Mood disorders are mental health conditions that affect your emotional state and ability to function. A mood disorder may make you feel extremely sad, empty, or irritable (depressed). In other cases, you may experience periods of sadness followed by extreme happiness (mania).
It is common for your mood to change based on different situations. Mood disorders are characterized by these emotional symptoms occurring for several weeks or more.
Common forms of mood disorders include:
- Major depressive disorder (depression): Prolonged periods of sadness with no discernible cause
- Bipolar disorder: Periods of depression alternating with periods of mania
- Seasonal affective disorder (SAD): Depression that commonly occurs between late fall and early spring
- Premenstrual dysmorphic disorder: Irritability and mood changes that coincide with an impending menstrual period.
Mood disorders may be caused by several factors. If you feel like your emotions are interfering with parts of your daily life, talk to your doctor about possible treatment options. These disorders rarely go away on their own, but can usually be treated with therapy and/ or medication.
Below is a list of common medications used to treat the symptoms of mood disorders, which a doctor or provider may prescribe to you for just $5 through SesameRx.
Please note that all prescriptions are at the discretion of your doctor.
Treatment for mood disorders largely depends on the specific condition and severity of the symptoms, but are most commonly addressed through a combination of medication and therapy. During your appointment, talk to your doctor about what treatment plan is right for you.
Common forms of medication used to treat mood disorders include:
- Antidepressants: Antidepressant medications come in a variety of forms. Selective serotonin reuptake inhibitors (SSRIs) and serotonin and norepinephrine reuptake inhibitors (SNRIs) are the most commonly prescribed drugs used to treat mood disorders. These drugs work by increasing levels of serotonin and norepinephrine (hormones that control mood and happiness) in the brain. These drugs can take 4-6 weeks before you begin to feel their effects, but it is critical that you follow the prescription exactly as given to you by your doctor. In addition, do not discontinue the use of antidepressants even if you feel better.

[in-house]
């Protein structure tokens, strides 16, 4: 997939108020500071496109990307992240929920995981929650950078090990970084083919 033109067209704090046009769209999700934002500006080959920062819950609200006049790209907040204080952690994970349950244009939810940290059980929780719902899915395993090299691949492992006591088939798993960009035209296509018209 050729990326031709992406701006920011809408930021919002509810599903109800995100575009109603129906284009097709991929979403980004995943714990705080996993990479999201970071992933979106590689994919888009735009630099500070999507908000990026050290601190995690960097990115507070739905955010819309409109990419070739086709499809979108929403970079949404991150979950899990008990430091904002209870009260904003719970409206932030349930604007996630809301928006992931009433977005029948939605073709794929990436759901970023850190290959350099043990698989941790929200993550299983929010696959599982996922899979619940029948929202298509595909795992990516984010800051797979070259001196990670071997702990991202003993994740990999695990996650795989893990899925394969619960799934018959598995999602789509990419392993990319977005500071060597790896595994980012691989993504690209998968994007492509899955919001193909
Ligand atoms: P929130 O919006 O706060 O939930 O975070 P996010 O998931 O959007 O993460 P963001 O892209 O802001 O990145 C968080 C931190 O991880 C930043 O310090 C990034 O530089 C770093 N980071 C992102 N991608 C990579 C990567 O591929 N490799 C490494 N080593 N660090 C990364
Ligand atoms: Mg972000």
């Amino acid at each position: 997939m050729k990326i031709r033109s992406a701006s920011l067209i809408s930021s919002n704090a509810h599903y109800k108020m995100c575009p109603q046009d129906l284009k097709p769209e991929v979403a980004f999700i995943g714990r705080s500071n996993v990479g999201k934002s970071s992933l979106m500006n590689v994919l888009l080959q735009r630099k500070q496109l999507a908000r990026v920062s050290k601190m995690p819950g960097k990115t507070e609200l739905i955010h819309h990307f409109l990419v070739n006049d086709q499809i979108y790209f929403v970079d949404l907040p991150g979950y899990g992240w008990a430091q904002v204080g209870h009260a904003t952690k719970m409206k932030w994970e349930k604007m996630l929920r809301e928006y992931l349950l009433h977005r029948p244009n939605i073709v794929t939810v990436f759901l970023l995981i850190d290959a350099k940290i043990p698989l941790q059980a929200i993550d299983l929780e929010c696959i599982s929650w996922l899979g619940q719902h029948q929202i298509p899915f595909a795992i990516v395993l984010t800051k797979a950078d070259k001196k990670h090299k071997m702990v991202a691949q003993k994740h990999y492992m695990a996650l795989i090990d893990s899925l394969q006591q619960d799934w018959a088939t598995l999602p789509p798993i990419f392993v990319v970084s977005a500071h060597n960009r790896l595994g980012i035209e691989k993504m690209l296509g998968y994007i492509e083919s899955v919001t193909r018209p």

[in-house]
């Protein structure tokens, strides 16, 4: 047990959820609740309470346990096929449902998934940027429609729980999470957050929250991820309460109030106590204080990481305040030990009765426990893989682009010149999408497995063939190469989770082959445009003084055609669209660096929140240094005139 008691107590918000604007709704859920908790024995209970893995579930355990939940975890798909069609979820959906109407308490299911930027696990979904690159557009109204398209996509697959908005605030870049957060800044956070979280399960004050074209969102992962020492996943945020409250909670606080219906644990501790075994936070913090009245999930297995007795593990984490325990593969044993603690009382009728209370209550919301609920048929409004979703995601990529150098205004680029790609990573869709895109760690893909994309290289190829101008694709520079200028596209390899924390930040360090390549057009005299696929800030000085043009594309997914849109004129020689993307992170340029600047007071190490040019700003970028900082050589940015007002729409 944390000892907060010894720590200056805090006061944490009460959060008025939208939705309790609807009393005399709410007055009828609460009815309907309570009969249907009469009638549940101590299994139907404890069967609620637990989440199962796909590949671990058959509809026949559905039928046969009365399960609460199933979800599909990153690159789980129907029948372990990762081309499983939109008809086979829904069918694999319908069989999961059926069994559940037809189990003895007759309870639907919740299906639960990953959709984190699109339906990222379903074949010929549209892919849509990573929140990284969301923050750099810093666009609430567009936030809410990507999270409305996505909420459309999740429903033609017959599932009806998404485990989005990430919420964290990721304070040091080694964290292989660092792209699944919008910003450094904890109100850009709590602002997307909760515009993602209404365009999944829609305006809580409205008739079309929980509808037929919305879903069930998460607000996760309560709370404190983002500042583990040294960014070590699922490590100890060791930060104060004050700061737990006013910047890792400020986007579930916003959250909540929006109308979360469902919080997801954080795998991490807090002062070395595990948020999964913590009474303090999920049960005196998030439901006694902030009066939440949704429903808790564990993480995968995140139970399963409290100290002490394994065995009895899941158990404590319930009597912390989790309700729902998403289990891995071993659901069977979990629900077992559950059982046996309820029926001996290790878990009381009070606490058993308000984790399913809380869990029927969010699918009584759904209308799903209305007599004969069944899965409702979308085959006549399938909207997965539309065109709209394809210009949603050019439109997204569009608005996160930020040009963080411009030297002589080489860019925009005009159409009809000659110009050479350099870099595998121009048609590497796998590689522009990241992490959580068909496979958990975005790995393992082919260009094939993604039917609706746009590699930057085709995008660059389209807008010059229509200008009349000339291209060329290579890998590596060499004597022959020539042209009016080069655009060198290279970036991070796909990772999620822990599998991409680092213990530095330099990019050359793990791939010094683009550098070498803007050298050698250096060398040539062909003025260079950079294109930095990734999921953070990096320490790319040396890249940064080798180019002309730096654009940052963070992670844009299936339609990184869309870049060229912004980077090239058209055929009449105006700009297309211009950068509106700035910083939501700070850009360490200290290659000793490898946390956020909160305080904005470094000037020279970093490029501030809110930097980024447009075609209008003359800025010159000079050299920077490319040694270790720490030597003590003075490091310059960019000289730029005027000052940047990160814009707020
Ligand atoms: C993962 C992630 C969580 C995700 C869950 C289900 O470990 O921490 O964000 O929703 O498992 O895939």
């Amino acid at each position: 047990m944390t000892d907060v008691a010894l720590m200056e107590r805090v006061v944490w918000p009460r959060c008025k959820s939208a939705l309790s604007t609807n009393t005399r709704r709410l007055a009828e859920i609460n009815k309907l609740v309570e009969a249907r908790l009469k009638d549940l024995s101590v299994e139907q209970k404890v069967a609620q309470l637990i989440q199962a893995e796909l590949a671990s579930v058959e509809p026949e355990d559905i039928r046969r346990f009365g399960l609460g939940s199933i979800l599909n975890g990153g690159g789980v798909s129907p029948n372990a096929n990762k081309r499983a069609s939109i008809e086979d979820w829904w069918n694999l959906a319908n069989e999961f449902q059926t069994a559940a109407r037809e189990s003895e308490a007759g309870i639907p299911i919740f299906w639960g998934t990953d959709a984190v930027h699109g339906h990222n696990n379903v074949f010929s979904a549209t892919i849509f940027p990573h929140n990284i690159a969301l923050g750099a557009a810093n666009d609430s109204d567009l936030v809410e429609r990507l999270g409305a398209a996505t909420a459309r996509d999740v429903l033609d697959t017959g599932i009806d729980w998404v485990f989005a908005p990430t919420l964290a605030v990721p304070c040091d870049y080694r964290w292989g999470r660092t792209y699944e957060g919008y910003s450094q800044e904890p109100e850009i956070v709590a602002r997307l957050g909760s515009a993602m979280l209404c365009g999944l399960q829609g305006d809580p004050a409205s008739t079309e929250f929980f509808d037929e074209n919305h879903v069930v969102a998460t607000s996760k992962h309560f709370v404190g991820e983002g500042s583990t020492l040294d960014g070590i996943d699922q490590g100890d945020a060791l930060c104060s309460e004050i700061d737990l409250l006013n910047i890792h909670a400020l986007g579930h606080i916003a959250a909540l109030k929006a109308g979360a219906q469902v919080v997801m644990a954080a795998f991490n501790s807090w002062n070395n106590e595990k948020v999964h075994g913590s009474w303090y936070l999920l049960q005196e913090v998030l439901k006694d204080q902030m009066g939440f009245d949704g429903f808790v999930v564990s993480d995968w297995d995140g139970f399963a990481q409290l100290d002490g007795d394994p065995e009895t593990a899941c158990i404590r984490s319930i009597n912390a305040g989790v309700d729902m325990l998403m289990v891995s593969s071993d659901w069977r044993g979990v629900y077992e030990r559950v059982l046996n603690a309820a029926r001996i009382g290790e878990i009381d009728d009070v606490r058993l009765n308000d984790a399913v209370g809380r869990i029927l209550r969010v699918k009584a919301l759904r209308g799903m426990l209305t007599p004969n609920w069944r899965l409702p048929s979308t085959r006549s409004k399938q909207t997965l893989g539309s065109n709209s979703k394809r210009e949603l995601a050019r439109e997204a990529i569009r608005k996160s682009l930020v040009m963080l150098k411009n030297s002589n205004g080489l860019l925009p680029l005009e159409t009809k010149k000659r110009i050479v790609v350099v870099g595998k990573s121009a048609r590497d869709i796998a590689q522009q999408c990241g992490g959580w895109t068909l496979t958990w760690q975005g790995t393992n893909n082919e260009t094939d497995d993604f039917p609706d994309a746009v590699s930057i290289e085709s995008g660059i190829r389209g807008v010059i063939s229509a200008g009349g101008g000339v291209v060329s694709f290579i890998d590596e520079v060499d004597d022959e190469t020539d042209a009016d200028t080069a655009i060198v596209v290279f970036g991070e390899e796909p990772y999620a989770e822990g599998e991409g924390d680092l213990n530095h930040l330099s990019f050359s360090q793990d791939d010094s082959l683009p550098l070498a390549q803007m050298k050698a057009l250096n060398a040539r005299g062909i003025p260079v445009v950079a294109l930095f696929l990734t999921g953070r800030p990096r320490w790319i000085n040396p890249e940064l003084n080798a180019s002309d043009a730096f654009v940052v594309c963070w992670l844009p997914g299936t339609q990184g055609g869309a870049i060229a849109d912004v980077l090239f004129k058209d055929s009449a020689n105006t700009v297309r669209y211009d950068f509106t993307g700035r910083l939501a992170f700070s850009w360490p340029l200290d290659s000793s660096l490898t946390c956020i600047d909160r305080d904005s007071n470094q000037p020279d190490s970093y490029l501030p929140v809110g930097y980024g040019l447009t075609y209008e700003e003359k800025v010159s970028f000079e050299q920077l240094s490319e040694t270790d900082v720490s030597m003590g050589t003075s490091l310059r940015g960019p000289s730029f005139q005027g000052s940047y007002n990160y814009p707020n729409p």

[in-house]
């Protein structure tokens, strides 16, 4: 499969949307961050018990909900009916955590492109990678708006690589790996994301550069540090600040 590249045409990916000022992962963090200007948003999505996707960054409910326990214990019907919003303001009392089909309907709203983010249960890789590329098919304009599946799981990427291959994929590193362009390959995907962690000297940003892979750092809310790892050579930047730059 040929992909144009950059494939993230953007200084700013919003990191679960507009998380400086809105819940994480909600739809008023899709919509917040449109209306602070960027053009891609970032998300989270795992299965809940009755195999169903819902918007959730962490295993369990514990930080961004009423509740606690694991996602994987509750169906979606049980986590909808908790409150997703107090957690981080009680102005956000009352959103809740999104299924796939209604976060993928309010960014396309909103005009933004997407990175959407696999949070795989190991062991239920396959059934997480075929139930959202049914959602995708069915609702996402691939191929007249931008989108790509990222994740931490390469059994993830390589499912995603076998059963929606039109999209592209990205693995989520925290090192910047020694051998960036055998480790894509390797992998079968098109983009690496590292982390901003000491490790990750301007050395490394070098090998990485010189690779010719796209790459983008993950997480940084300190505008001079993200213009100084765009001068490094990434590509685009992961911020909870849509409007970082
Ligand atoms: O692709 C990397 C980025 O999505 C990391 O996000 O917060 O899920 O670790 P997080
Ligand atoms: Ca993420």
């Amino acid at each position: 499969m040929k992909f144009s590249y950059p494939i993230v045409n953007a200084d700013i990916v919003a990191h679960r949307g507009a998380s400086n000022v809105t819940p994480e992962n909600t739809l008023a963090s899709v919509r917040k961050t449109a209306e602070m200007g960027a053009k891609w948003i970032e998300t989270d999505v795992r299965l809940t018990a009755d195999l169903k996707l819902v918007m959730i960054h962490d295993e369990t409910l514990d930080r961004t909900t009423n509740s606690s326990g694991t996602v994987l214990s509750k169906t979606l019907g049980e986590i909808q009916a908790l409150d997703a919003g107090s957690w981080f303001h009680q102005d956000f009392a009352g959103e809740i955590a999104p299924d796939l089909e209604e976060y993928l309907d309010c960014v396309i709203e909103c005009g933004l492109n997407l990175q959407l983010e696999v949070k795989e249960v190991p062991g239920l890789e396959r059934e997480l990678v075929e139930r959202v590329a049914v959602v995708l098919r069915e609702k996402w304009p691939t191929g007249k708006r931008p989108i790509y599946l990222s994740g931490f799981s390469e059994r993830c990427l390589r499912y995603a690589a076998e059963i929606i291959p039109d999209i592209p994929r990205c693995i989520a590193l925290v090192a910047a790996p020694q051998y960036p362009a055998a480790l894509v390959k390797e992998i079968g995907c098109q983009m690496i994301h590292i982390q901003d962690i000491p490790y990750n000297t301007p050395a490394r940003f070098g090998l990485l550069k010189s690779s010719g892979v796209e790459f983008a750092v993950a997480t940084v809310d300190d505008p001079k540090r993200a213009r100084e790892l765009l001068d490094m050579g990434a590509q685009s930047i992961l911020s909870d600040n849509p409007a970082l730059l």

- Mood stabilizers: These drugs reduce abnormal chemical activity in the brain, balancing the mood swings between major depression and mania. It is not completely understood how exactly mood stabilizers function, but they have been shown to reduce symptoms of bipolar disorder and other disorders.
- Antipsychotics: Antipsychotics block the effects of dopamine in the brain. This can help reduce and control mood swings and psychosis symptoms caused by mood disorders such as bipolar disorder.
Psychotherapy (or talk therapy) is a general term for talking with a mental health expert about your depression and associated difficulties to get help. Mood disorders can be treated using a variety of psychotherapies, including cognitive-behavioral therapy and interpersonal therapy. Other sorts of treatments may be suggested by your mental health expert. Psychotherapy can help you with:
- Adapting to a crisis or a stressful issue.
- Replacing unhealthy behaviors and negative thinking and habits with healthy habits and positive thoughts.
- Examining your relationships and experiences.
- Improving your problem-solving and coping skills.
- Identifying the factors that contribute to your depression and alter the habits that aggravate it.
- Regaining a sense of fulfillment and control in your life, as well as relief from depression symptoms like hopelessness and rage.
- Learning how to create realistic life objectives.
- Electroconvulsive therapy (ECT): Electrical currents are delivered into the brain during ECT to affect the function and effect of neurotransmitters in the brain, which can help alleviate depression. ECT is often used for patients who do not respond to medicines, are unable to take antidepressants due to health concerns, or are at high risk of suicide.
- Transcranial magnetic stimulation (TMS): For individuals who haven't responded to antidepressants, TMS may be an alternative. TMS uses a magnetic coil that is placed on your scalp to deliver short pulses to nerve cells in your brain that are involved in mood regulation and depression.